It can be so very easy to get caught up in the daily grind. The wild IEP meetings stack up, you feel like you’re drowning in stacks of paper, (a life preserver would be nice, glitter preference please!) if one more person asks you for one little favor you’re going to scream.
This brings me to an article shared twice, and read twice by me in the past 4 months. (Maybe this article was trying to tell me something, other than the fact that I spend too much time scrolling through Facebook. Ha!) First shared to me by my good friend Madeleine D’Andrea, On Being’s blog about the disease of being busy. I personally feel dis-ease if I have too many things on my plate. I look like I don’t know what I’m doing if I can’t get it all done, but I just can’t stop saying yes to requests! I don’t know when we got so busy, but if people continue to be loaded up like donkeys, then they are expected to carry that burden all the time. It becomes normal. I’m not saying we need to try less when we work, I’m suggesting we work smarter.
-If you have a pile of progress reports, put your phone away, lock your door and knock those bad boys out. Your Facebook and Instagram can wait. So can Mrs. Delvin who likes to “drop in for just a sec.”
-Spend quality time with your family and friends. We all have those who bring out the best in us. (Sometimes that best is in question when your child hasn’t listened to your 10x “Put your underwear on right this minute!”) Work is work, so designate time for it.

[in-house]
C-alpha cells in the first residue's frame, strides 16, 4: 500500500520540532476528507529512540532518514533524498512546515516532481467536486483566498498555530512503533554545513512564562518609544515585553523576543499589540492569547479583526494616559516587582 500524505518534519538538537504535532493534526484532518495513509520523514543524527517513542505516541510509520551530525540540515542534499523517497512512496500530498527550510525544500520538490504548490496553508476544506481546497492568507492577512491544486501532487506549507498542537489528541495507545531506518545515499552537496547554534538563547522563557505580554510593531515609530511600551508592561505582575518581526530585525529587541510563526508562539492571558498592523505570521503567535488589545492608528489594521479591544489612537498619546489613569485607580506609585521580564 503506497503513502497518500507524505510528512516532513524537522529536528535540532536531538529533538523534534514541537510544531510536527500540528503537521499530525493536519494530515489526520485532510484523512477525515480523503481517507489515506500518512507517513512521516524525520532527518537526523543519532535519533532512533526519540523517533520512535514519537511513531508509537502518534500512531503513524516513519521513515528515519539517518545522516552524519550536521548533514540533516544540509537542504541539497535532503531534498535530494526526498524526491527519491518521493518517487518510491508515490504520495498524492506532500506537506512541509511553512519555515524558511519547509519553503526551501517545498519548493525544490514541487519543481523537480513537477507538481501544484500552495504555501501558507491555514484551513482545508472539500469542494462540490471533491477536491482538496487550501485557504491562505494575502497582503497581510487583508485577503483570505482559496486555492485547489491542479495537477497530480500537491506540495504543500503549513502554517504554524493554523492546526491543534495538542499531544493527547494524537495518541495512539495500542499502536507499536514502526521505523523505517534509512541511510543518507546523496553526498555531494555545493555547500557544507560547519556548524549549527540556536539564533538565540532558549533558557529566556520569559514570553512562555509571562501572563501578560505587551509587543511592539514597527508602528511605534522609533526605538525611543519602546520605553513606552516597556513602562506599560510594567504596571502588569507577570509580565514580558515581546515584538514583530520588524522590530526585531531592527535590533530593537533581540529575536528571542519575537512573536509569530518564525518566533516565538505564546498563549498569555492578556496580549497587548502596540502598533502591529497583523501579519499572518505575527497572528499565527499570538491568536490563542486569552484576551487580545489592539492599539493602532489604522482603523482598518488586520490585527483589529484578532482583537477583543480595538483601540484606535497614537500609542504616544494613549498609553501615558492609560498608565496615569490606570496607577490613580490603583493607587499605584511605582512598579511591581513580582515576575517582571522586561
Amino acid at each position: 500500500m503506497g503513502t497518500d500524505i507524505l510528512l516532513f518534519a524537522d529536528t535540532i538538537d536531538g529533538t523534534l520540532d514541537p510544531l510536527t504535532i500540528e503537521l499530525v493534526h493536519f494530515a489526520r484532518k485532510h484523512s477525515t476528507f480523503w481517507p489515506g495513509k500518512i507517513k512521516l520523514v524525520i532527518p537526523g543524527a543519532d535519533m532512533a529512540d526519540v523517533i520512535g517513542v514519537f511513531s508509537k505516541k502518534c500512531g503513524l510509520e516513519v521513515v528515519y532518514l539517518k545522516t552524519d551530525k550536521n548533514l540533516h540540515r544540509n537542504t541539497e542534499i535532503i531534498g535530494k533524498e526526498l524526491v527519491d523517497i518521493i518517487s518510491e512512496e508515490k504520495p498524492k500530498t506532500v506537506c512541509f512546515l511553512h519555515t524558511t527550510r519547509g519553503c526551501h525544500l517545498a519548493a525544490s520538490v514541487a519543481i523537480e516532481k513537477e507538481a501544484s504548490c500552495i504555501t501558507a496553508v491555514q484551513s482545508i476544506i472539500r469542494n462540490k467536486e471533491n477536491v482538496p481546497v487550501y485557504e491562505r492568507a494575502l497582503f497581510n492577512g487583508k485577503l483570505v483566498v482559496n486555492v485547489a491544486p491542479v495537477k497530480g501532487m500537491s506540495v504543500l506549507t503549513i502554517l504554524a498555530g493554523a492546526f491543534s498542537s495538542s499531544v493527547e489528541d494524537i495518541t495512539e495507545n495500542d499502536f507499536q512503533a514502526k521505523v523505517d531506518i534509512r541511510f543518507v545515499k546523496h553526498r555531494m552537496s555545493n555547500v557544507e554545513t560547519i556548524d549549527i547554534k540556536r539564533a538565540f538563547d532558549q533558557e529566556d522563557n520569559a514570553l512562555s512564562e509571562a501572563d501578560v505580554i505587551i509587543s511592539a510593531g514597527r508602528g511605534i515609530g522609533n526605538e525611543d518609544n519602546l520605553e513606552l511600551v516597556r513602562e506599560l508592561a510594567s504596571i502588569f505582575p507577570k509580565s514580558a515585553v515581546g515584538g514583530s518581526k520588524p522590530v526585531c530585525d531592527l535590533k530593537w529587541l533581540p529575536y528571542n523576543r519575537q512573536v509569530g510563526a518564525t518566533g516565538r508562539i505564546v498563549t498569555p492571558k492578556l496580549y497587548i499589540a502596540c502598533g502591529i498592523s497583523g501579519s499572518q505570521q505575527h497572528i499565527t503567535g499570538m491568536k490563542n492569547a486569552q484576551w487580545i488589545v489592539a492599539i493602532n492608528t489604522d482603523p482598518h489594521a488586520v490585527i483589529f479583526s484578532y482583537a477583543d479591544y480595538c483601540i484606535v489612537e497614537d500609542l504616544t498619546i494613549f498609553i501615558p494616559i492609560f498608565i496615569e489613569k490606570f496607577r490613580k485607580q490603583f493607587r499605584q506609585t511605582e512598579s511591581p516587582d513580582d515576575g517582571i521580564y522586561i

-That quality time I mentioned? Ya, better make sure you’re Phone-Free! We can so easily be tempted to stare into the screen of never-ending perfectly targeted stories and pictures. It’s like our own little world and we can decompress with a glass of wine and not think about goals and activities and getting sneezed on earlier that day, but it is so insulated to do this. We lose the warmth of smiles, communication in gestures, picking up on how a person feels.
-Take some time to reflect. That On Being blog really hit home with me when discussing the blurred line of work and home because of our smart devices. We put our children to bed and then are back on our phones or computers. Reflect outside or inside, device free, by yourself or with others.
We can’t serve our clients with excellent care if we can’t even break to serve ourselves!
So when you feel like you just “Can’t Even,” step back, breathe and remember that we are in the business of service for a reason. Natalie Snyders recently posted about remembering that flowers aren’t expected to bloom all year round. And I love Monae’s SLP Tips 101 reminding us to rest and relax once in a while.
Service by definition is the action of helping or doing work for someone. It also includes performing routine maintenance or repair work on something. That someone and that something is you too!
Kristie Knickerbocker, MS, CCC-SLP, is a speech-language pathologist and singing voice specialist in Fort Worth, Texas. She rehabilitates voice and swallowing at her private practice, a tempo Voice Center, and lectures on vocal health to area choirs and students. She also owns and runs a mobile videostroboscopy and FEES company, Voice Diagnostix. She is an affiliate of ASHA Special Interest Group 3, Voice and Voice Disorders, and a member of the National Association of Teachers of Singing and the Pan-American Vocology Association. Knickerbocker blogs on her website at www.atempovoicecenter.com. She has developed a line of kid and adult-friendly therapy materials specifically for voice on TPT or her website. Follow her on Pinterest, on Twitter and Instagram or like her on Facebook.